Leads on empty as clues sought in 6,000-gallon aviation fuel theft

First Byline: 
Derek Moy

The Screven County Airport Authority and the Screven County Sheriff’s Office are stumped in a case involving more than 6,000 gallons of aviation fuel pumped out of a fuel tank at Plantation Airpark.
“Naturally I don’t like it,” Chairman of the Airport Authority Dewey Morgan Jr. said. “It’s the first time we’ve had anything like this happen in more than 30 years to anyone’s recollection.”
The theft could have happened at one time or several different times over a period of time was brazen, Morgan said. According to Morgan, it would have taken about 45 minutes with a fuel truck that was capable of sucking out 6,196 gallons.
“The sheriff is pretty good about stopping by there,” he said. “It was incredibly bold to do that; there’s only one way in and out of the airport and it would have only taken one person to see.”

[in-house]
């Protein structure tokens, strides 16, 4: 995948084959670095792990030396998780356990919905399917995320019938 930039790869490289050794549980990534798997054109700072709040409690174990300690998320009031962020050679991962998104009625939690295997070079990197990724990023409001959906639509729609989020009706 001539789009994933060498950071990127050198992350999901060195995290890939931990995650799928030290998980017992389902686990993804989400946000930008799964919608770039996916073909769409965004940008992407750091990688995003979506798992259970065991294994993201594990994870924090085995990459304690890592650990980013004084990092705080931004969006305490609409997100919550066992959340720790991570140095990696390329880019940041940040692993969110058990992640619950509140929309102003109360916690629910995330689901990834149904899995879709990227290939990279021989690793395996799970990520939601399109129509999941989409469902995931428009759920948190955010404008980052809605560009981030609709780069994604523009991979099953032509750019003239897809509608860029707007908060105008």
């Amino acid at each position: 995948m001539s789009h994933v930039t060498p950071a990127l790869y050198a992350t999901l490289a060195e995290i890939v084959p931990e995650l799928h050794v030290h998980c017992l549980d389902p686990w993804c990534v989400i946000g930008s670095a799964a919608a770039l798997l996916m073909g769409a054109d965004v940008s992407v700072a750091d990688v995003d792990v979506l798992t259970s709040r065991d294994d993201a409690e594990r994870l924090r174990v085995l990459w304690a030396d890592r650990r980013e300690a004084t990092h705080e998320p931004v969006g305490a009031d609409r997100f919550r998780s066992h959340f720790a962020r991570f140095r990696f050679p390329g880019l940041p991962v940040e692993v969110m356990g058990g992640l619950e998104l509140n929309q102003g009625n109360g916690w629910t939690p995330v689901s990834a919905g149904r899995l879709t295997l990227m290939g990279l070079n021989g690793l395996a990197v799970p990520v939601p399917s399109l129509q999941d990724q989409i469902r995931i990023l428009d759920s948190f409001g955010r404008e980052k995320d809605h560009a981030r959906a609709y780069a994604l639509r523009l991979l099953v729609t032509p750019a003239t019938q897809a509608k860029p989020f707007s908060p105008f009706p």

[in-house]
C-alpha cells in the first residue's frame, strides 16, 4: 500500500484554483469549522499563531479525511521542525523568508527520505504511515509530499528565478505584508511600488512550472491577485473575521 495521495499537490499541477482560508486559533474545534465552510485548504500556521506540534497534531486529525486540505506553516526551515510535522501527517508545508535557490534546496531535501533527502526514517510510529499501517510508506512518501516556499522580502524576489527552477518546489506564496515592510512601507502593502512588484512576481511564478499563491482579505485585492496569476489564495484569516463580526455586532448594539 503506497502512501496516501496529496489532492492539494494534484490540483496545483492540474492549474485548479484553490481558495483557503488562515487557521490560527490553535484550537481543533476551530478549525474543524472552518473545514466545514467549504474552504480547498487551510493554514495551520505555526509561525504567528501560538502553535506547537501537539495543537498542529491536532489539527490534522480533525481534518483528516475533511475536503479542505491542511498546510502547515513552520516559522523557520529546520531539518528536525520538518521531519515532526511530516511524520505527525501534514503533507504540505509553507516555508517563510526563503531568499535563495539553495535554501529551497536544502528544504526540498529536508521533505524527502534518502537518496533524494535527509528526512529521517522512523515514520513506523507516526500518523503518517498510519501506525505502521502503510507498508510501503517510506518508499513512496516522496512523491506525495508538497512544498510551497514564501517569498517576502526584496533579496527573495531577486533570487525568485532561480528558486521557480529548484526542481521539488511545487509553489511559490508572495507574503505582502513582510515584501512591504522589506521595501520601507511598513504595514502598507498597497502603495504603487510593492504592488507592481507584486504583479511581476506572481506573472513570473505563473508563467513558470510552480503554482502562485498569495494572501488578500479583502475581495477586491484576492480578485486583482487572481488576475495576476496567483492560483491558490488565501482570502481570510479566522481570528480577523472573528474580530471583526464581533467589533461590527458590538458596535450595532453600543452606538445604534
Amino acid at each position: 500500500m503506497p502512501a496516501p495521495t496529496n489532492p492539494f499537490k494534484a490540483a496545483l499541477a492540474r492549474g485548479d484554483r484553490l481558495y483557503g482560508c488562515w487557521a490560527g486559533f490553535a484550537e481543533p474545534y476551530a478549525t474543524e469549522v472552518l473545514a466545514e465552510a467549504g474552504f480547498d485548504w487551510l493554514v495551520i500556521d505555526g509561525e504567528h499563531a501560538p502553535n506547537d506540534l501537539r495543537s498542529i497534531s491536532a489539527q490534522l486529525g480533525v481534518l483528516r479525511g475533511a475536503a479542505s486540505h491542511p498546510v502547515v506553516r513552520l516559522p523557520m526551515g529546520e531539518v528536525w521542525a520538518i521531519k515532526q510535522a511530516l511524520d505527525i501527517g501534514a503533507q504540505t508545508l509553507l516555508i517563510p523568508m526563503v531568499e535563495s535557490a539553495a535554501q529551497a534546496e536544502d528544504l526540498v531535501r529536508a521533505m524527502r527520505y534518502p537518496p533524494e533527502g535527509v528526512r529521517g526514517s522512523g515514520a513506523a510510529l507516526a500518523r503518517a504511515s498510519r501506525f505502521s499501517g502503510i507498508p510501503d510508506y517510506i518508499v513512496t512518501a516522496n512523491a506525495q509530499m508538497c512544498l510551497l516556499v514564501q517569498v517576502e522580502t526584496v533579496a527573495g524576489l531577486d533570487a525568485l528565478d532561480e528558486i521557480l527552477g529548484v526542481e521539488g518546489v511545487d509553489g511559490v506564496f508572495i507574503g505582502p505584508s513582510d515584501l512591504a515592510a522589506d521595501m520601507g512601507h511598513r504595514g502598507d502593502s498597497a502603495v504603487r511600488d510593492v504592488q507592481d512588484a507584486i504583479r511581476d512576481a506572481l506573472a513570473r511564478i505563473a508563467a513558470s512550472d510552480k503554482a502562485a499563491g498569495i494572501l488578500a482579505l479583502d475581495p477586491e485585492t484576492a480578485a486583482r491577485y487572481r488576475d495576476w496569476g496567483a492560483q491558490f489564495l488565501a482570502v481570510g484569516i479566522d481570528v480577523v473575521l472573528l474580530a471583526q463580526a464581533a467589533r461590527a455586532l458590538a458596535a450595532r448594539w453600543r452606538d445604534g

There was also only one way the theft could have gone as unnoticed as it was, which was to reverse the power take off. Instead of filling up the gas tank, the suspect’s pump sucked the gas out. There was no evidence of tampering with the tank’s plugs or cheating the pump system (i.e. bypassing paying for fuel through an electrical problem).
Morgan said he discovered the tank was nearly empty Jan. 11 after attempting to fuel his airplane. The 10,000 gallon tank was full on Sept. 26, 2013.
Sadly, the authority did not have insurance for this type of theft and the more than $30,000 (an estimated $4.79 a gallon) worth of fuel will take years to recoup. The authority’s fuel is not financed by Screven County and the county will not incur any cost as a result of this incident.
Investigator Bill Crockett at the sheriff’s office said the leads on the case have dried up given the theft might have occurred during a four month time period and was only recently reported.
Morgan has had to contact the Department of Homeland Security and notify airports in the region (and across the United States) of the theft.
Security measures at the airport are being increased. A camera system will enable the sheriff’s office to monitor the facility at night via live stream.
Crockett said the theft likely was not a local resident. Aviation fuel can be sold at race tracks for high-octane racecars or sold to airports. There are nefarious purposes the fuel could be used for, but Crockett said it was likely sold.
“I doubt he would keep it for himself,” he said.